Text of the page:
The latest addition to my website is Emiliano Monge‘s Las tierras arrasadas (Among the Lost), an unremittingly grim Mexican novel about migration. We follow a day in the life of people traffickers in Southern Mexico, who capture migrants and use them as slave labour. The two main characters – Epitafio and Estela (Spanish for grave stone) – are very much in love as the narrator and the couple themselves frequently tell us. On this day they are carrying sixty-four migrants to deliver to purchasers. Some of the women are used as bribes for the local military. They have a harrowing journey, with much going wrong but not, of course, as harrowing as the poor migrants who are beaten, brutalised, raped and, in some cases, randomly killed. The migrants, with one exception, come out as shadowy figures whom we do not really see as individuals, but the various people involved in the trafficking all come out as irredeemably vicious, cruel and savage. There is no saving grace in this novel, except perhaps that some of the guilty parties end up dead.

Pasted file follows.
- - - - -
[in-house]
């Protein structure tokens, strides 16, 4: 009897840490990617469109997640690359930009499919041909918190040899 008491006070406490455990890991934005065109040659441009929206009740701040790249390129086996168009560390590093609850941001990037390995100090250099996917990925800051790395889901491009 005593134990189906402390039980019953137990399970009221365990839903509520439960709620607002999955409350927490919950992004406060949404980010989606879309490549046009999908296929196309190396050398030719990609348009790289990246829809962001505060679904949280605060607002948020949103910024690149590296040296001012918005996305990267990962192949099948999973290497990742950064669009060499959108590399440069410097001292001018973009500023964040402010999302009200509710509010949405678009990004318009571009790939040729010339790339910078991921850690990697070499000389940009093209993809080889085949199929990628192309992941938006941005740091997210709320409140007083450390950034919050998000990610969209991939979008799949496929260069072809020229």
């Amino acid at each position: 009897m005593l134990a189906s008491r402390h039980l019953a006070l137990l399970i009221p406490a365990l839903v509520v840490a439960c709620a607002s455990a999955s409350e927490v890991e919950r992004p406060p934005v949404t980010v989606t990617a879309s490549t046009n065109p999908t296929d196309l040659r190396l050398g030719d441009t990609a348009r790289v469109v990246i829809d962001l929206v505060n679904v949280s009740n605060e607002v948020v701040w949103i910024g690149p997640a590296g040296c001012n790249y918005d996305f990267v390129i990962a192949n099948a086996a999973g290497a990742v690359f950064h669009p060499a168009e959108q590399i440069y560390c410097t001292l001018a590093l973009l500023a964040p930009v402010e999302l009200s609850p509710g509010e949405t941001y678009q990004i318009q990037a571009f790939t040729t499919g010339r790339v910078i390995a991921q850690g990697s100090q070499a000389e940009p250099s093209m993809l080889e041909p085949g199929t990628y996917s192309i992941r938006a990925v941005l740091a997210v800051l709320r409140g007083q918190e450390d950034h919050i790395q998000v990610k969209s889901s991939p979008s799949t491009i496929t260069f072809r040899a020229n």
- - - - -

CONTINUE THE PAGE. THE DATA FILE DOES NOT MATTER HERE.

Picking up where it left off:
The latest addition to my website is Józef Wittlin‘s Sól ziemi (The Salt of the Earth). This was originally published in 1935 and originally published in English in 1939 but this is a new translation. It is a World War I novel, part-mocking, part-serious. It is also the first part of a trilogy but only the first section of the second book remains, the others having been lost during World War II. We follow Piotr Niewiadomsk, an illiterate, half-Polish, half-Hutsul railway worker. When World War I breaks out (we see Franz Josef signing the order), he is first promoted to acting signalman and then called up into the army. Because the Russians might be breaking through, he and his fellow conscripts are shipped off to Hungary, where we follow their hard life in a garrison (next door to the abattoir and cemetery). The first part is more mocking, both the people the area where Piotr lives but also the preparations for war, while the second part is more serious, with criticism of the cruelty of the officers and NCOs. Wittlin is clearly anti-war and puts over his point of view well but it is a pity that we do not see the men in action.